The result of NSA’s surveillance is an erosion of U.S. influence as our hubris prevents partners from seeing us acting with their collective interest. NSA’s military outlook toward al Qaeda is understandable, but NSA’s insularity has blocked both domestic and international cooperation. Others see that there are more options in cooperating with allies and the public by using a wider range of techniques including knowledge of cultures, languages, religious communities, and sciences beyond electronics. We could do this and at the same time protect our economy.
President Obama addressed 4 of 46 issues of a report in his January speech. His responses request further action, so details are few. Obama is looking to have private entities hold phone data of U.S. citizens and to access them only by court order (phone companies are not interested in this). A recommendation to have national security letters (subpoenas) approved by a judge’s order was not fully accepted. Discontinuing monitoring of friendly foreign leaders was mostly accepted. The FISA court reviewing surveillance is to include a public advocate. The president responded to the public issues somewhat, but did not address economic issues like our software firms being required to weaken their security to facilitate spying, or the bulk scanning of the whole world’s data outside the U.S. borders. We are left with software firms and the security service having much of our private data and it is up to us to trust them or not use them.
Obama’s choices may be limited by partisan battles and the threat of a security failure. However, his changes are superficial. The FISA court picked by Chief Justice Roberts is cognitively captured by the NSA and is now to get only “a” public defender. The continued policies crippling trust in our tech industry can result in a surge of foreign competition. As the ACLU’s executive director said after the speech:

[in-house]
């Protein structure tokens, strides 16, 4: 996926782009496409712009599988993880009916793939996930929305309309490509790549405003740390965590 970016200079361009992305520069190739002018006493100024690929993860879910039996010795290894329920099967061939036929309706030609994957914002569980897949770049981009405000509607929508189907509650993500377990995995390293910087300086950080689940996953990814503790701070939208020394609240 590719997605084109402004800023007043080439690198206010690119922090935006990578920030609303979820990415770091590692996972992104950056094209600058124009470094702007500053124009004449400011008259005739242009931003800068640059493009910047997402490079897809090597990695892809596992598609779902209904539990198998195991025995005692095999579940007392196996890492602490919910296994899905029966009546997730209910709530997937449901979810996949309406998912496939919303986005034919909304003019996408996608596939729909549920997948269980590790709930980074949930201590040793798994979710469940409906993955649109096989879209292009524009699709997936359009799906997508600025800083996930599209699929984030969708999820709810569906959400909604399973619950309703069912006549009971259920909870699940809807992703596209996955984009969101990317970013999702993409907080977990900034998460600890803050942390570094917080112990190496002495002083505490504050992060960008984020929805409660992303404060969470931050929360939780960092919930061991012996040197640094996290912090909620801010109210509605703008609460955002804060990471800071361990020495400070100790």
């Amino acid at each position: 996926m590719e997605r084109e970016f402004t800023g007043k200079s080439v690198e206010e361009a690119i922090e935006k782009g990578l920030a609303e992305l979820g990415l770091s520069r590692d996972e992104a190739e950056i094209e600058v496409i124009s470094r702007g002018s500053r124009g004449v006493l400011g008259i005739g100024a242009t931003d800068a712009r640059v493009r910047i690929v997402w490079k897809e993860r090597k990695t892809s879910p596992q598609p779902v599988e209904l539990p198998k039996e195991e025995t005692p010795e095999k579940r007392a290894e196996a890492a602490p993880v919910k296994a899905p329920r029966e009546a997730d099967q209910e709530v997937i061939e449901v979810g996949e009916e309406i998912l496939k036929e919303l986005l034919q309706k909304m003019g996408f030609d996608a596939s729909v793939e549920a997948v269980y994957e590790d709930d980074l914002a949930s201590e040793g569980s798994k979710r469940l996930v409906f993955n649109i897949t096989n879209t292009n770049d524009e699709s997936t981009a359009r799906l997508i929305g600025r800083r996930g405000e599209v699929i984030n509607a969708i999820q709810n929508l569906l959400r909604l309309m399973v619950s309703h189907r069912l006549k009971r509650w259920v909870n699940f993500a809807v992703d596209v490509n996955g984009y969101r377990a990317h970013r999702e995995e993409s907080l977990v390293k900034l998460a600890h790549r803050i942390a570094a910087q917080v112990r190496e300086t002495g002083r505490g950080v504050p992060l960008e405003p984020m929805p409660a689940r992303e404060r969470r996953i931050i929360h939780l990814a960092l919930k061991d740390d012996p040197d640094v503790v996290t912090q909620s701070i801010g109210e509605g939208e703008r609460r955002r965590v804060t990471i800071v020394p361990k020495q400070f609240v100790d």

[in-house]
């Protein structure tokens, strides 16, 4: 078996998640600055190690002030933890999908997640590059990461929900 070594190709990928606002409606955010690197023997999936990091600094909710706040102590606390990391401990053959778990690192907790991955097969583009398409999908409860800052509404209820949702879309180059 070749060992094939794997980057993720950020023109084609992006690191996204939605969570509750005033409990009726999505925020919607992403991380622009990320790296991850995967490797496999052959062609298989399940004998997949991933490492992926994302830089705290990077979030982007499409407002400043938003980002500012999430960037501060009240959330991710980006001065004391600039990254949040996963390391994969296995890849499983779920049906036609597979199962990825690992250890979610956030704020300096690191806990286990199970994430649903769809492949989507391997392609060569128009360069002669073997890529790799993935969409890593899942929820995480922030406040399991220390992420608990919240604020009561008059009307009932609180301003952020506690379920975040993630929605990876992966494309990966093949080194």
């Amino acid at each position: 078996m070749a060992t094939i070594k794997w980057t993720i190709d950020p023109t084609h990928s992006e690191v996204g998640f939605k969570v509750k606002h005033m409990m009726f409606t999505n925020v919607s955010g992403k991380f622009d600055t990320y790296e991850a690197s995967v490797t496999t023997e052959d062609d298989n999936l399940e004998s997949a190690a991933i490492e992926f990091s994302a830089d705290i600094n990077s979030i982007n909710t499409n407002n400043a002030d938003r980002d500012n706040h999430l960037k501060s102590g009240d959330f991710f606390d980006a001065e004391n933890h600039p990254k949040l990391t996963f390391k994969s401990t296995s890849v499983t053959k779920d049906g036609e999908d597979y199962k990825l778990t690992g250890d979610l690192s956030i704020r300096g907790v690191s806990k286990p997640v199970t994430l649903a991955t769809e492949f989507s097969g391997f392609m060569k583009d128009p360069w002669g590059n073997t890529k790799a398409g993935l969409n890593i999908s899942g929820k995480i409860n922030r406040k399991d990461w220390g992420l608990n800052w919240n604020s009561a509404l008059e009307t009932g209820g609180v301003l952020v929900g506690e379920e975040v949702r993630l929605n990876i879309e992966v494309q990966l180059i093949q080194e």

The president should end – not mend – the government’s collection and retention of all law-abiding Americans’ data. When the government collects and stores every American’s phone call data, it is engaging in a textbook example of an “unreasonable search” that violates the constitution.
None of this initial review would have happened without Snowden. The chain of command in NSA has sworn to protect the Constitution, but the results casts doubt on their oaths and goals.
Part of DSA’s interest in NSA’s actions comes from wanting to protect the constitutional rights of dissent and privacy. We view free speech as central to a democratic political economy, whether in our vision of democratic socialism or in our critique of our present capitalist economy. But this commitment is not just ideological, it is also necessary: the U.S. Socialist Party once had over 100 mayors in our cities, but after opposing WW I, the party was crippled by state repression. The FBI has had a history of opposing the civil rights and peace movements. It would be naive to think history cannot repeat itself.
Daniel C. Adkins is a founding member of DSA and lives in Arlington, Va. He helped organize NTEU Chapter 213, the union of the U.S. Department of Energy headquarters, and he helped create the U.S. Department of Energy Bicycle Advocates to raise support for bike commuting. Retired after 42 years as a federal employee, he publishes articles in The Washington Socialist (http://dsadc.org/).
Individually signed posts do not necessarily reflect the views of DSA as an organization or its leadership.